The White House is dusting off its playbook from the special counsel’s Russia investigation.
Caught off guard by the speed at which a whistleblower’s claims have morphed into an impeachment inquiry, President Donald Trump and his team are scrambling to respond.
They’re turning, at least for now, to some of the same strategies they used to counter special counsel Robert Mueller’s investigation.
The basic tactics deployed by the short-staffed White House: Attempt to discredit government officials at the heart of the story. Dispatch Trump lawyer Rudy Giuliani and other allies to muddy the picture. Lean on Republicans in Congress to provide cover.
And, most of all, presidential counterattacks.
Just as the Republican president considers himself to be his own best adviser, he often acts as his own most vocal defender.
“It’s a disgrace to our country. It’s another witch-hunt. Here we go again,” an agitated Trump said Thursday as he returned to Washington after four days at the United Nations in New York. “They’re frozen — the Democrats. They’re going to lose the election; they know it. That’s why they’re doing it. And it should never be allowed, what’s happened to this president.”
The velocity at which the whistleblower story enveloped Washington was remarkable.
In just a few days’ time, a whistleblower’s complaint that Trump encouraged the president of Ukraine to help investigate political rival Joe Biden led to congressional hearings, allegations of a White House cover-up and House Speaker Nancy Pelosi announcing the start of an impeachment inquiry.
The White House was not ready.
While Trump’s strategists have long believed an impeachment push could backfire against Democrats, the president has also voiced concern that impeachment could become the first line of his political obituary.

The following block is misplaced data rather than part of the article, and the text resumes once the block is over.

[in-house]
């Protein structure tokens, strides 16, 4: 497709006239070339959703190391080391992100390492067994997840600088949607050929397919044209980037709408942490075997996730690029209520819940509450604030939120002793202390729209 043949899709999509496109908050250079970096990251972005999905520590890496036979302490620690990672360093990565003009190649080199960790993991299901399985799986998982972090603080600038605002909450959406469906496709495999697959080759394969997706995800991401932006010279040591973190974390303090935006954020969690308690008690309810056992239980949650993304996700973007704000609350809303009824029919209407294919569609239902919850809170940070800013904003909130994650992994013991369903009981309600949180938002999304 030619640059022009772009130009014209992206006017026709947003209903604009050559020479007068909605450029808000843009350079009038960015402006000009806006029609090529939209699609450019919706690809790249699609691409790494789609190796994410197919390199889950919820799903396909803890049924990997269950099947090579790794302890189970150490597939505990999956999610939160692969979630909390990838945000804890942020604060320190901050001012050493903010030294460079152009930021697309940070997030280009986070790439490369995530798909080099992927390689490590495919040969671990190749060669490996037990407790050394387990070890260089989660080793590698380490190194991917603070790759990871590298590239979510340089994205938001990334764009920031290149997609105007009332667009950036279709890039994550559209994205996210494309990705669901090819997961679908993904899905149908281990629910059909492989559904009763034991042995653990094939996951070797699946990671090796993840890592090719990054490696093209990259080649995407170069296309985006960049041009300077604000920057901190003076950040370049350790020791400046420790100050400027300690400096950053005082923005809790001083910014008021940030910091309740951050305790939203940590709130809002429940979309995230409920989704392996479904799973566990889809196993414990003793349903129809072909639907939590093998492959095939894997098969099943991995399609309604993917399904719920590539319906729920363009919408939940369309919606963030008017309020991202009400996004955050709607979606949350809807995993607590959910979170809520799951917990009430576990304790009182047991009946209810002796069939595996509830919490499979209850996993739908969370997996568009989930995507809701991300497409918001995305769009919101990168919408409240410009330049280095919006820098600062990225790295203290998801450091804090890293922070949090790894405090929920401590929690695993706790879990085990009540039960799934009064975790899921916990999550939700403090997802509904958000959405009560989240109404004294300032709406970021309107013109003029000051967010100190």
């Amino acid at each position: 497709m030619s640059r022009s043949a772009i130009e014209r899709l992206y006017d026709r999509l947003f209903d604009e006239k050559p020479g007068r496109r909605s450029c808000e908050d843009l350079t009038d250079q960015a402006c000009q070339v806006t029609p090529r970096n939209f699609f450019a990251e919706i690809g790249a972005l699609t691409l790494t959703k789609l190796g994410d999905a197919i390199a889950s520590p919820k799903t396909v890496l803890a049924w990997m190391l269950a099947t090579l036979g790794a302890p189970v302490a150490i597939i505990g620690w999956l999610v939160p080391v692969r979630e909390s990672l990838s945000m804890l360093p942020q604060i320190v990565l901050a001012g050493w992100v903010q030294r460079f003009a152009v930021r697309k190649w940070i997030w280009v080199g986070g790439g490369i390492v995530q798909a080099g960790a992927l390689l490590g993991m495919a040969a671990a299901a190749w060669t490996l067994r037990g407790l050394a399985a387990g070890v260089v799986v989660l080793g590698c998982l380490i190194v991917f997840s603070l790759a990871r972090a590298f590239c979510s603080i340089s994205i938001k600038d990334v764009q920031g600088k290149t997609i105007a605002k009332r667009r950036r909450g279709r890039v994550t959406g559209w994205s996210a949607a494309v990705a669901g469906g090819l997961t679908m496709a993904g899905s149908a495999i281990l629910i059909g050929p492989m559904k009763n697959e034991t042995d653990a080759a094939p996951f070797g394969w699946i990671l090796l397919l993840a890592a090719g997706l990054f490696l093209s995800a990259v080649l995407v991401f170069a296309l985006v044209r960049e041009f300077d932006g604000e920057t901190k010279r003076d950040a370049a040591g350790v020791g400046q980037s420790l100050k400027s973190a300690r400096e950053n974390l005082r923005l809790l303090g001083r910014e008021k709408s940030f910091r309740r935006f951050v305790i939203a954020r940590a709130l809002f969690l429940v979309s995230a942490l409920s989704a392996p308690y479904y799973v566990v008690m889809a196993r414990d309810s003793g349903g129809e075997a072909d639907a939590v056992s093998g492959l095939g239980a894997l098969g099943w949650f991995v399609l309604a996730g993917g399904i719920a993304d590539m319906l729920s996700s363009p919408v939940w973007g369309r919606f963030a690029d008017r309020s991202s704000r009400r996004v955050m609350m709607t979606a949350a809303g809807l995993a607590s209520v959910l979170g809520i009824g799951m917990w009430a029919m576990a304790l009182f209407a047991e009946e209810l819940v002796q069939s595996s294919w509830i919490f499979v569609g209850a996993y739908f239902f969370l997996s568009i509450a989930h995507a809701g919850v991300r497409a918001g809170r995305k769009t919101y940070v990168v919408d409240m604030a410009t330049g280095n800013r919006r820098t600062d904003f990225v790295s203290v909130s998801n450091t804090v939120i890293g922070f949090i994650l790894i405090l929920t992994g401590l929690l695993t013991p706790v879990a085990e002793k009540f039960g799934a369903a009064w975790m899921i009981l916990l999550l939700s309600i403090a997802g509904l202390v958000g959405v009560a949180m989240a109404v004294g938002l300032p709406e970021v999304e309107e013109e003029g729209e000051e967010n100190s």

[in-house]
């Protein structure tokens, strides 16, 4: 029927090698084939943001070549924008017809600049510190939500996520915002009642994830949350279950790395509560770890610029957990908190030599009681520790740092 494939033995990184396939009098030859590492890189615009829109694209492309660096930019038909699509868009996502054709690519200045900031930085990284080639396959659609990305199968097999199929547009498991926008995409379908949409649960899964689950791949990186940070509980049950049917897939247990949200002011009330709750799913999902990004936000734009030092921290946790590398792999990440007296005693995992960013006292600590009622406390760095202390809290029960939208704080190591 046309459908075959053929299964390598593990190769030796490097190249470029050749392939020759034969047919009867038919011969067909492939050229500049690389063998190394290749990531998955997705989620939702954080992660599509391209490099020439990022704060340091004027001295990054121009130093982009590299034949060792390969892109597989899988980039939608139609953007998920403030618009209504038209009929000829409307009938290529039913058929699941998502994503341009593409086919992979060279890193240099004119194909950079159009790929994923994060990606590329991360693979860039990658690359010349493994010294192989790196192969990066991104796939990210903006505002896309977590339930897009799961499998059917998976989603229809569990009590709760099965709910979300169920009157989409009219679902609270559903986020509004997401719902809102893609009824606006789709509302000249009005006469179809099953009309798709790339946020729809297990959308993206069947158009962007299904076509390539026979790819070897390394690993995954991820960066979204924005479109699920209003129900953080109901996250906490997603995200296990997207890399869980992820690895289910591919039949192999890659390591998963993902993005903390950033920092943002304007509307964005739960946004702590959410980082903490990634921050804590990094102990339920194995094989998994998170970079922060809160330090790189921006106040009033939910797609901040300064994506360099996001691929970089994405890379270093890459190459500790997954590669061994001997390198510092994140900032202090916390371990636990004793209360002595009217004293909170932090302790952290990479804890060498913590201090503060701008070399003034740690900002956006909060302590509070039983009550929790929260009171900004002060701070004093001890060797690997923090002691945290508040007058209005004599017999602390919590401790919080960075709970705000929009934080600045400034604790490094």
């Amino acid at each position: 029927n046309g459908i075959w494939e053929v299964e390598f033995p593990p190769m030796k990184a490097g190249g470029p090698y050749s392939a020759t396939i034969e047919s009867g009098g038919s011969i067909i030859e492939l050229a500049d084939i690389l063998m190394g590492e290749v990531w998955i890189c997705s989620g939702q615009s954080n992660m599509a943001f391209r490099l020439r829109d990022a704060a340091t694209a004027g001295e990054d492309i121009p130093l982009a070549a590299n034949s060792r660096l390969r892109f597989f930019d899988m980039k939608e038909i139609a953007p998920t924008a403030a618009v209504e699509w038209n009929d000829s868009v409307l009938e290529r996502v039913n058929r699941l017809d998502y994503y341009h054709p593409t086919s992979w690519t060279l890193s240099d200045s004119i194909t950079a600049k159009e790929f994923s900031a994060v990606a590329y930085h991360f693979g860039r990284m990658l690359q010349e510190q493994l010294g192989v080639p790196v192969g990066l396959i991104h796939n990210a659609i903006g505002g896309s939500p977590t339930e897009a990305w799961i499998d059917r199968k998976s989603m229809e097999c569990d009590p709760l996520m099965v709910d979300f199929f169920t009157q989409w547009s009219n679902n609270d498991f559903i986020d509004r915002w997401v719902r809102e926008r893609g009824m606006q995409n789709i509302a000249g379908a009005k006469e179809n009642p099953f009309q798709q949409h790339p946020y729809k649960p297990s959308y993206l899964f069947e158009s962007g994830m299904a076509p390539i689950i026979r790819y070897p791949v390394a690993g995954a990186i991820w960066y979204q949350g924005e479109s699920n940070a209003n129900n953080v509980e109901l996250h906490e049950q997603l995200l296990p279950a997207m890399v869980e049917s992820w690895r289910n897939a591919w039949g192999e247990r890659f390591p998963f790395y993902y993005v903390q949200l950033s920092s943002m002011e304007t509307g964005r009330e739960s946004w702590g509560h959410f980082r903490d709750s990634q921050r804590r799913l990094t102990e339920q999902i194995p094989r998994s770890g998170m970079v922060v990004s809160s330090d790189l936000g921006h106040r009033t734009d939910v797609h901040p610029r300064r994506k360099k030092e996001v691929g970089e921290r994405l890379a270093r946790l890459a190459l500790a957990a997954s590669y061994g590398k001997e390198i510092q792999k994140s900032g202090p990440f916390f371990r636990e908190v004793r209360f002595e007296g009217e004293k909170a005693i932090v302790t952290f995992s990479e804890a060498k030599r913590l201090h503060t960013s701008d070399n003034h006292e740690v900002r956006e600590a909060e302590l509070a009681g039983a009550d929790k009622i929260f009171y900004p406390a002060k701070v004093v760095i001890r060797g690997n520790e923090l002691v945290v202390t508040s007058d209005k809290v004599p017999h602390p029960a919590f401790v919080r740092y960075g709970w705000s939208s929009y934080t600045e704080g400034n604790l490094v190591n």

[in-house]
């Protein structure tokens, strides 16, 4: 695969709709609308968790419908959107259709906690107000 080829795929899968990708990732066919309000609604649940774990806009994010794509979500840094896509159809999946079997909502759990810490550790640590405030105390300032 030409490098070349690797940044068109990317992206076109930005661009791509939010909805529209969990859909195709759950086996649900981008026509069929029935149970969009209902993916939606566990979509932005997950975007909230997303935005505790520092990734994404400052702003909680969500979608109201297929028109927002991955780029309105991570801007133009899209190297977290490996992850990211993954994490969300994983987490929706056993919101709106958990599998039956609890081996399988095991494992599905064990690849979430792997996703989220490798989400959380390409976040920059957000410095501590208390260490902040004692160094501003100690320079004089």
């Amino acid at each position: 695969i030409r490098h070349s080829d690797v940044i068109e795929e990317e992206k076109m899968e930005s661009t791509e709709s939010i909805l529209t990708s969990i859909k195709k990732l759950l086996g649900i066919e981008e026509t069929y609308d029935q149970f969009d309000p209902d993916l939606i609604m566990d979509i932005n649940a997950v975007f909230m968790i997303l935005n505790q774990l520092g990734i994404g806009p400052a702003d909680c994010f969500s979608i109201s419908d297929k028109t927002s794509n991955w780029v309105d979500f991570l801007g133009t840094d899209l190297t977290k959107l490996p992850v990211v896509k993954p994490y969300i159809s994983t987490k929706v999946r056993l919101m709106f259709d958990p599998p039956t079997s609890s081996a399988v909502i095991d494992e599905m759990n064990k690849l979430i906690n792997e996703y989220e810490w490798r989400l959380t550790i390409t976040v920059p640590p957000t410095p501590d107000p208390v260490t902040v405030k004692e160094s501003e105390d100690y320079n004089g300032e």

He lashed out after Pelosi announced the inquiry, firing off tweets from his New York penthouse and winding down his U.N. stay with a press conference at which he seemed aggrieved and subdued.
The next morning, at what was meant to be a salute to the workers from the U.S. Mission to the United Nations, Trump let loose with a threatening tone on Thursday.
“I want to know who’s the person, who’s the person who gave the whistleblower the information? Because that’s close to a spy,” Trump said, according to audio released by The Los Angeles Times. “You know what we used to do in the old days when we were smart? Right? The spies and treason, we used to handle it a little differently than we do now.”
At the same time, Joseph Maguire, the acting director of national intelligence, appeared before Congress and acknowledged that the complaint filed by the whistleblower alleged serious wrongdoing by the president.
Aligning themselves with the White House, most Republican legislators at the hearing wasted few chances to try to undermine the unidentified whistleblower’s credibility. They tried shifting the focus to Democrats and unproven theories, much like those the GOP used to attack Mueller when he testified about his Russia investigation over the summer.
Democratic Rep. Jim Himes of Connecticut called it a “kaleidoscope of fantabulistic conspiracy theories.”
With his trademark scattershot style, Giuliani played a key role in muddying the facts and trying to undermine the credibility of the Mueller investigation.
In this case, Giuliani’s outreach to the new Ukraine government to investigate Joe Biden made up a major piece of the whistleblower’s complaint, and the former New York City mayor went on offense again as scrutiny of his actions intensified.
“The complaint is questionable and the whistleblower is a pure partisan,” Giuliani said, without supplying evidence for either assertion.
He then tried to shift the focus onto Rep. Adam Schiff, the Democratic chairman of the House Intelligence Committee. He claimed the Californian had been trying “frame” Trump for years and “should be investigated for lying, enabling perjury, and trampling on constitutional rights.”
A weary West Wing, after being shadowed for two years by the Mueller probe, lacks the organization required to sustain a serious impeachment fight.
During the Clinton impeachment, the White House had a muscular team of veteran lawyers and aggressive press aides to try to shape news coverage in their favor. The Trump White House has no equivalent.